SARASOTA, Fla. - Last week, when asked where Roy Halladay ranked on Charlie Manuel's list of concerns for this charmless Phillies spring, the manager said "zero." But even after watching Halladay throw six innings that left little doubt, Manuel had to ask.
He saw Halladay headed for the shower in the visitors clubhouse at Ed Smith Stadium and stopped his pitcher.
"Attaboy, Roy," he said. "How do you feel?"
"Good," Halladay said. That was enough for Manuel.
The Phillies, rife with real injury issues, had spent the previous five days disarming a national report quoting anonymous scouts who questioned Halladay's arm strength because his fastball was topping out at 89 m.p.h. Halladay probably eliminated whatever misplaced fears existed Tuesday.
The righthander struck out five in six innings, threw 72 pitches (51 strikes), and did not walk a batter in a 4-1 Phillies win over Baltimore. During the first three innings, his fastball hovered between 90 and 92 m.p.h., according to two scouts. Later, he was throwing 88 to 90 m.p.h.
"When he is going like that, he is fun to watch pitch," one of the scouts said.
In other words, back away from the ledge - unless the state of the Phillies infield is on your mind.
"People can say whatever," pitching coach Rich Dubee said. "We're talking about a guy who is 188-92 in his career. He should have won 20 last year. He pitched to one of his lowest ERAs last year. What's the panic? It's what spring training is about. That's Roy Halladay right there. What, six innings and 72 pitches? Maybe a couple of misfires here and there? Cutter was accelerating through the strike zone again. Sinker was going the other way. Split was back. Everything was in place."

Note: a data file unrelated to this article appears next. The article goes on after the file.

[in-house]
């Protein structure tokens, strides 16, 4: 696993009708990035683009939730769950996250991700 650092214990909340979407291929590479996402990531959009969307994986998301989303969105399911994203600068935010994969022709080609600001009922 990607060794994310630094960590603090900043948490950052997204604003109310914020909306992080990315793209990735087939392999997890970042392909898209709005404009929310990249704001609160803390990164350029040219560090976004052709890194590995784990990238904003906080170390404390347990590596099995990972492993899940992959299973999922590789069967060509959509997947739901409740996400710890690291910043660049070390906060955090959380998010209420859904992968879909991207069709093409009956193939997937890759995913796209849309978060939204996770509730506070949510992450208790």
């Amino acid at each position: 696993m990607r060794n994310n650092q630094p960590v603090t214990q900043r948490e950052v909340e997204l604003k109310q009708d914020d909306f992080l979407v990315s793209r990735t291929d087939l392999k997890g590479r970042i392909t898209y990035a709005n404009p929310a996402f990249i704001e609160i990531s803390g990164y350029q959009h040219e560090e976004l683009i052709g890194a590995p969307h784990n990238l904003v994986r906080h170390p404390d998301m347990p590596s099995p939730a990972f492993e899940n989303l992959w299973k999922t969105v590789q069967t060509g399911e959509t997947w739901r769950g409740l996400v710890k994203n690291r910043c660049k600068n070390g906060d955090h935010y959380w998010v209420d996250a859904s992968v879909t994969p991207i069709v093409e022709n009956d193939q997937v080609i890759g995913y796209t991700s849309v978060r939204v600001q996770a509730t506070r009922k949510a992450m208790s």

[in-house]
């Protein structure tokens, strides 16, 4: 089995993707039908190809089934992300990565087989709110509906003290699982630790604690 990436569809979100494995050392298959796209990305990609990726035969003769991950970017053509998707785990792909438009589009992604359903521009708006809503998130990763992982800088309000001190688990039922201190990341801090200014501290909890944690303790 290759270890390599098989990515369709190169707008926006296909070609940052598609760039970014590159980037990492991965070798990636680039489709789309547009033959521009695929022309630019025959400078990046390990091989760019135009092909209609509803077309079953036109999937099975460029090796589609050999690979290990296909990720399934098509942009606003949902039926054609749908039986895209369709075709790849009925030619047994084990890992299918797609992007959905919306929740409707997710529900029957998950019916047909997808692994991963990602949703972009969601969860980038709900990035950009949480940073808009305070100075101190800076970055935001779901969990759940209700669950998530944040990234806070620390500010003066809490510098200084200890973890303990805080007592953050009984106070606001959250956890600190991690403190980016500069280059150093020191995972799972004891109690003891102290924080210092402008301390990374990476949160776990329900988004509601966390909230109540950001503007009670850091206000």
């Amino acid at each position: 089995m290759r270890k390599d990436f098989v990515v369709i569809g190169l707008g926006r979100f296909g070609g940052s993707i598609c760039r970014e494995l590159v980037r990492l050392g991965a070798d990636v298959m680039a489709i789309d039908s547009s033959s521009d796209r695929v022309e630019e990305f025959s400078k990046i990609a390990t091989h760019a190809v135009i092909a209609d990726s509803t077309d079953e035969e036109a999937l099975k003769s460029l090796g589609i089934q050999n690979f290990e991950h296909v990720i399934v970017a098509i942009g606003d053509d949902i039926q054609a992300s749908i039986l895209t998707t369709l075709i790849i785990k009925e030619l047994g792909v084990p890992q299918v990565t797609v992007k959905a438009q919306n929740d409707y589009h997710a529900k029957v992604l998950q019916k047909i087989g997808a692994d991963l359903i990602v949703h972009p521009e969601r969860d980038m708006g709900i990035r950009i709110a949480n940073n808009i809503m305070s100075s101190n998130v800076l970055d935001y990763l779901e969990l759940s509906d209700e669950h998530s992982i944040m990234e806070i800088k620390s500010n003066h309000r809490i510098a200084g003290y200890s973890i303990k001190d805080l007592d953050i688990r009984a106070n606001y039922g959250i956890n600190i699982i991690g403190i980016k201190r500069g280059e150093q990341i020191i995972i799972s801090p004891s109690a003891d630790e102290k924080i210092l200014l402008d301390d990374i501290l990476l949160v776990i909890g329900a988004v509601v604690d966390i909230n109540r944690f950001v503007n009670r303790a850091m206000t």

Dubee was gruff because he viewed the criticisms of Halladay as almost personal. A day earlier, he mused, the scouts "better worry about their own team having to face Roy eventually."
Halladay carried a 10.57 spring ERA into Tuesday's game, which looked nothing like his six previous Grapefruit League figures of 0.42, 4.00, 3.27, 4.00, 2.40, and 1.89. Most players will say they disregard all spring statistics, only to secretly pay attention during the last few weeks.
The 34-year-old pitcher had made it a point to work on specific things in his first handful of outings. He threw a change-up when he normally would throw a cutter just because he needed to work on the pitch. But he was well aware of the 10.57 ERA.
"It doesn't make you happy - I can tell you that," Halladay said. "There's a fine line between knowing what you need to accomplish and trying to prove a point or be too competitive or get caught up in that."
Halladay said he was most pleased with his tempo Tuesday. Catcher Carlos Ruiz agreed.
"That's him," Ruiz said.
The uptick in velocity will continue with time, Halladay said. Last April, according to Pitch f/x data, his four-seam fastball and cutter each averaged 90.6 m.p.h. His sinker was 91.4 m.p.h. All three pitches picked up speed as the season progressed.
An unhealthy Halladay - or Cliff Lee or Cole Hamels, for that matter - would represent the worst-case scenario during a spring in which little has gone according to plan. General manager Ruben Amaro Jr. said these Phillies will have to pitch and catch to win. Halladay said that doesn't increase the demands.
"We'll all hold each other accountable," he said. "But I don't think that means more pressure. I feel like one guy isn't going to make up for a lack of two guys. . . . We've got enough good players that we don't need a superstar. We need consistency of going out and doing the job we're supposed to do."
And when most of the scouts stopped using their radar guns during Tuesday's second inning, Halladay did exactly what he was supposed to do.